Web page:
effect in the rally and noise parade the night before the Oregon
State game is short-lived. The bonfire is actually useful as a
part of the pre-game rally on Willamette street for only about
an hour. Why build it to burn and smoulder for two or more
days as is usually done?
What do you say, Frosh?
■* /FORE than ordinary significance is to be attached to an
article which appeared on page one of Saturday's Emerald,
relating to a movement being organized here for the education
of the students and citizens of Eugene in preparation for the
coming international disarmament conference to begin in Geneva.
Switzerland, in February, 1932. The conference is expected to
last at least a year, and will be concerned with armies, navies,
and air forces.
More than ordinary significance is attached to this article,
we say, because it indicates a rather notable change in student
attitude toward politics of the nation. In the past, students in
this University and in all institutions over the country have
shown an alarming disinterest in the government in which they
have a part.
The movement which is being organized here lias been initi
ated by a number of students who feel that decisions reached
at the coming conference in Geneva will have a very definite
bearing on tlie activities of the generation of which they are
members. The American Legion will not be fighting the next
war: those who are students today will have that part to take.
Students taking part in the movement here are sponsoring
a general mass meeting in Villard hall Thursday at S o'clock,
and following this they hope to take petitions into the homes
of every person in the community, asking the president of the
United States that our delegates to the Geneva conference be
instructed to demand a substantial reduction in the armaments
of all nations.
The fact that Frederick Libby, member of lHe American
Council for the Prevention of War, a recent visitor on tire cam
pus, declared that this movement would bring the eyes of the
nation on this campus and community is also significant. The
success of the project here would encourage other communities
to undertake similar ones. Libby declared.
Oregon students have a many-sided opportunity in taking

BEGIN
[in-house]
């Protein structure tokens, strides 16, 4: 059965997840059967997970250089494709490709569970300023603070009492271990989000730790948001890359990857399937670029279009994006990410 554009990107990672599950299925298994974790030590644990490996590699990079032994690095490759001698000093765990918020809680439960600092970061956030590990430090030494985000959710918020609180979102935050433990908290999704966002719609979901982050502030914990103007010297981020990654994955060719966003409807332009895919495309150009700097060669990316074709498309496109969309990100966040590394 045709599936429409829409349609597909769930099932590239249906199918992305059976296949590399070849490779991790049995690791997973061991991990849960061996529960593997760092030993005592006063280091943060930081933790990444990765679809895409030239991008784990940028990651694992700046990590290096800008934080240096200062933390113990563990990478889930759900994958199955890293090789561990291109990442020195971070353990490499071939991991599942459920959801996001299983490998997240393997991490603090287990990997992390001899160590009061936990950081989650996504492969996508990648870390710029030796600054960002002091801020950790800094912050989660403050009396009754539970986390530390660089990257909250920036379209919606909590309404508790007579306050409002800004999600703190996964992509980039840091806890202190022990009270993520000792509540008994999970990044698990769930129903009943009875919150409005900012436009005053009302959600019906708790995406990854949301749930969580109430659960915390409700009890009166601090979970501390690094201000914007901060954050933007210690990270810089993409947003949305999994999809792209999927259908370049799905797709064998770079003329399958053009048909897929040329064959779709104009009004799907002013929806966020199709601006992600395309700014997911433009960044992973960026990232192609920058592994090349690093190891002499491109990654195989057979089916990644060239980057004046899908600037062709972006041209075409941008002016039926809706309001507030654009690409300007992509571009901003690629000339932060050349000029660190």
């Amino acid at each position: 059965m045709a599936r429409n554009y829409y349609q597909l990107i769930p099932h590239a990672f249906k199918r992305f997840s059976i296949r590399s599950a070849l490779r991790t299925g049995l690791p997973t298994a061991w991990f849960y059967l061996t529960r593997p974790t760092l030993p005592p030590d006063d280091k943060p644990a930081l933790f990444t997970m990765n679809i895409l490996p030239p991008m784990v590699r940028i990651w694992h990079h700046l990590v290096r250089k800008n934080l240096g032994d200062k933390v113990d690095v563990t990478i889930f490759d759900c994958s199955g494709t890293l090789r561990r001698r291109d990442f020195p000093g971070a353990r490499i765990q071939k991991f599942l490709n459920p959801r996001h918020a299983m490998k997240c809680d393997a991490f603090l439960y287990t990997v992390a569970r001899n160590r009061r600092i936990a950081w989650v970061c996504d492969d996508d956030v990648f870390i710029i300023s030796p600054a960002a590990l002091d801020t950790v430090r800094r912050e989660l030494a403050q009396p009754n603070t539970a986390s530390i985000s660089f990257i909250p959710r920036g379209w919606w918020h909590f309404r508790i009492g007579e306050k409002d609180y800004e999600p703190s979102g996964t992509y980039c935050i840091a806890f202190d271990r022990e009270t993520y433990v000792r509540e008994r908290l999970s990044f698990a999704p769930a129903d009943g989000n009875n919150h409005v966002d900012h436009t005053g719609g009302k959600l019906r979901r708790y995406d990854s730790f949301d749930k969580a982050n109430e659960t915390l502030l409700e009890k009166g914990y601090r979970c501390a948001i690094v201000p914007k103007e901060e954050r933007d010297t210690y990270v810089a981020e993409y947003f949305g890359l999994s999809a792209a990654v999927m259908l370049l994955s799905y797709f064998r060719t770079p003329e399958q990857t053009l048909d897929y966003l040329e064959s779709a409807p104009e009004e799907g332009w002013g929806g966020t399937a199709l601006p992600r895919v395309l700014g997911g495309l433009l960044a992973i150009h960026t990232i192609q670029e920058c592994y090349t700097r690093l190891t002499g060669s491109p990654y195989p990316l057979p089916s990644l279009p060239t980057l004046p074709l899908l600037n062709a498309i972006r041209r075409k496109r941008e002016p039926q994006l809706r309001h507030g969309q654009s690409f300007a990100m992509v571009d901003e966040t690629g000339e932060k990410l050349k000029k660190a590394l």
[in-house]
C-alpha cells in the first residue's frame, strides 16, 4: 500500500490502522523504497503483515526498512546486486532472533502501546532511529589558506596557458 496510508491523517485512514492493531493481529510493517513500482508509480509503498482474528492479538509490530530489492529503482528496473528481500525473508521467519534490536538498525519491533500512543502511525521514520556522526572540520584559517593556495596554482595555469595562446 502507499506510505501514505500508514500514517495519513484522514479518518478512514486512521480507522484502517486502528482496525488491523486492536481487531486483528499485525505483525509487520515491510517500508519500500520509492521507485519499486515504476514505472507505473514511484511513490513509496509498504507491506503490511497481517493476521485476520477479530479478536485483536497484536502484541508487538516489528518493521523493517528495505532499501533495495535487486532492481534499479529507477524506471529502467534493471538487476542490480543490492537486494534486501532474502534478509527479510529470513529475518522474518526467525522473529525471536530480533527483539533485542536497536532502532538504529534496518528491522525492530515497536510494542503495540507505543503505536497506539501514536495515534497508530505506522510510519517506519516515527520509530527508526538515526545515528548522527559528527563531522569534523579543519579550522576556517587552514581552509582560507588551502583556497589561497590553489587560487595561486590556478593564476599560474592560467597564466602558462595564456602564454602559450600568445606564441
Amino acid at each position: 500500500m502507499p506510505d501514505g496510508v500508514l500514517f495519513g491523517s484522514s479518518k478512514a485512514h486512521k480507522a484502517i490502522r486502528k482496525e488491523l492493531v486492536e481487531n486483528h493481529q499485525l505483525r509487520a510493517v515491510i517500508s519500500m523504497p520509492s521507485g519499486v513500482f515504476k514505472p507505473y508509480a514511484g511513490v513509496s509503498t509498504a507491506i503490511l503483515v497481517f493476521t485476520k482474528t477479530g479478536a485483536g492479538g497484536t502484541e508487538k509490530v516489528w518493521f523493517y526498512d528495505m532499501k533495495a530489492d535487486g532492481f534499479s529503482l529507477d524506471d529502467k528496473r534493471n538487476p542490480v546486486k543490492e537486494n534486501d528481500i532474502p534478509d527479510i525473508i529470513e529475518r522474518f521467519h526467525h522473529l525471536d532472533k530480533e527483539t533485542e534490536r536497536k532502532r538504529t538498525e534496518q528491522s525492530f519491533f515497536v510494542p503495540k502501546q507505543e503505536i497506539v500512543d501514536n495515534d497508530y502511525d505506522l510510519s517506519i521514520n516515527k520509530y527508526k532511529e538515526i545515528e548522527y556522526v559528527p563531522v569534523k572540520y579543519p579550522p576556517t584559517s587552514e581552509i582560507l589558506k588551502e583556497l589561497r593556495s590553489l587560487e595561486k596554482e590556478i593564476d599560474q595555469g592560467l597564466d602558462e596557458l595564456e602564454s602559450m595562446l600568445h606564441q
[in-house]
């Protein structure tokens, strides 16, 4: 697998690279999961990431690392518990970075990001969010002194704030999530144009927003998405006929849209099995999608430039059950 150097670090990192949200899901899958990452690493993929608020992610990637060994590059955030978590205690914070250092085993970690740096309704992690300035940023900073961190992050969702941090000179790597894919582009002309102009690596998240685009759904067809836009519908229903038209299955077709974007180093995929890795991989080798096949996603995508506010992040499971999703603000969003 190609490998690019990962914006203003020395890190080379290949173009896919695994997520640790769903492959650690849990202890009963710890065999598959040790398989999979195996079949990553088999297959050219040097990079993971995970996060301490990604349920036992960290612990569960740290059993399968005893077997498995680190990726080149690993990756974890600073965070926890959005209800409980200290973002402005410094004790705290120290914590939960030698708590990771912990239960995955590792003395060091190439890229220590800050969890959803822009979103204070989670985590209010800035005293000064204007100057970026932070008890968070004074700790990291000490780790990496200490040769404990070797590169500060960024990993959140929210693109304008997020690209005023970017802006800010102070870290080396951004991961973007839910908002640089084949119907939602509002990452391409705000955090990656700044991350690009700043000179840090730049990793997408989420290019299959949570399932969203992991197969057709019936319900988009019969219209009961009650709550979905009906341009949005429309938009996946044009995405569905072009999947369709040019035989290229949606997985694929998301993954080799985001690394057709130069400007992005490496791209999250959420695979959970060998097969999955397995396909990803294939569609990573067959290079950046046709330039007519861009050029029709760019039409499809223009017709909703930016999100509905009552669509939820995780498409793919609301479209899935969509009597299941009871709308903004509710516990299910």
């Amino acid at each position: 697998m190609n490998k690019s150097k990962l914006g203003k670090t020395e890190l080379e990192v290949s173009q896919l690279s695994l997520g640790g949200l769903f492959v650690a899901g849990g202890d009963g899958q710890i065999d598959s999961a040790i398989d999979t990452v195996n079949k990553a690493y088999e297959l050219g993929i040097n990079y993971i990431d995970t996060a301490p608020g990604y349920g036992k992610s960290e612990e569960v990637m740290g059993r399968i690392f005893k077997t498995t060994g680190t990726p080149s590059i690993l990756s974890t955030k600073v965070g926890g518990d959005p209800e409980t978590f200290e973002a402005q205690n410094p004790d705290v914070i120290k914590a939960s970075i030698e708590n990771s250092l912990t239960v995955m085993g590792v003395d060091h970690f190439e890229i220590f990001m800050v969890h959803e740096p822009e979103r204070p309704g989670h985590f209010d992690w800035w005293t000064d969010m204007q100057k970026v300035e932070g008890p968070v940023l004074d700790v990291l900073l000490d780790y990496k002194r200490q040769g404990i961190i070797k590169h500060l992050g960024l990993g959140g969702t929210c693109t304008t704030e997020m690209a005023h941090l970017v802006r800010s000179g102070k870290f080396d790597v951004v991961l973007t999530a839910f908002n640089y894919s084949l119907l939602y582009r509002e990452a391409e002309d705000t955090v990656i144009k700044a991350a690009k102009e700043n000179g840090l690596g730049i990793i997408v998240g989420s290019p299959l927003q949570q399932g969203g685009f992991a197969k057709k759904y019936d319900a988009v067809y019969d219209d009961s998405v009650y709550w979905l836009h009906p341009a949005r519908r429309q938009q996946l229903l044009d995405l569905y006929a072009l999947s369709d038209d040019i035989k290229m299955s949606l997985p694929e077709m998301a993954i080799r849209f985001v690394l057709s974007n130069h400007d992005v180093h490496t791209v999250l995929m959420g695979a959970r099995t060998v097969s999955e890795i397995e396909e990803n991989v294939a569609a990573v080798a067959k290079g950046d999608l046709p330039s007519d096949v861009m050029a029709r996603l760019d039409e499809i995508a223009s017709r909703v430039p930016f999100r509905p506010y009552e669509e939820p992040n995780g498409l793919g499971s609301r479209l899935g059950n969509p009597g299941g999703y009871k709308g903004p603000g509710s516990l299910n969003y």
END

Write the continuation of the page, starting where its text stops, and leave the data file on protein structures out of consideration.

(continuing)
part in the enterprise. In addition to learning about the con
ference, termed by Libby as the "most significant single event
in our generation," and which will be attended by all nations of
the world, including Russia, students will be, in a sense, pioneers
by taking an active interest in the government of which they
are a part, and will also have a chance to mould public opinion
in the direction of peace.
Those of us of student age should be more vitally interested
in the coming Geneva conference than our elder-, for upon us
will rest the result, if it is unsuccessful, we will be the ones
who will have to take up the job of fighting or preventing future
wars. The mass meeting in Villard Thursday evening should be
attended by every student interested in his own future, that of
the nation and of the world..
Hey, hey! Here’s one for you to
chew with your morning mush
that is, if you really mush.
The scene is laid at a banquet. A
huge a’d distinguished crowd is
dining. Long runs the discussion
of the c iming Homecoming, of its
glory, : ignificance, and magnifi
The Homecoming Chairman sits
by and with a fatuous smile listens
to the plaudits of the gathering
who praise his directorship, tech
nique, ability, genius, personality,
sex appeal, tact, winsomeness, and
personal charm. He nods in ap
proval of the sentiment of the as
semblage. Truly is he one of the
great. And then, like a bolt out of
the blue:—
“Who IS the homecoming chair
man?” a little girl asks with crush
ing simplicity.
As they carry out the GREAT
Jf: * *
And that, my friends, is a word
of one syllable.
* # #
* * *
If that is the case, we prophecy
that their commodity Will sell like
After the way these girls gyped
the poor gullible fraternity boys,
we decided to hire a girl to get the
dirt on the fraternities.
We wonder what the heck the
boys expected for a dollar after
Rates Payable in Advance
10c a line for first insertion;
5c a line for each additional
Telephone 3300; local 214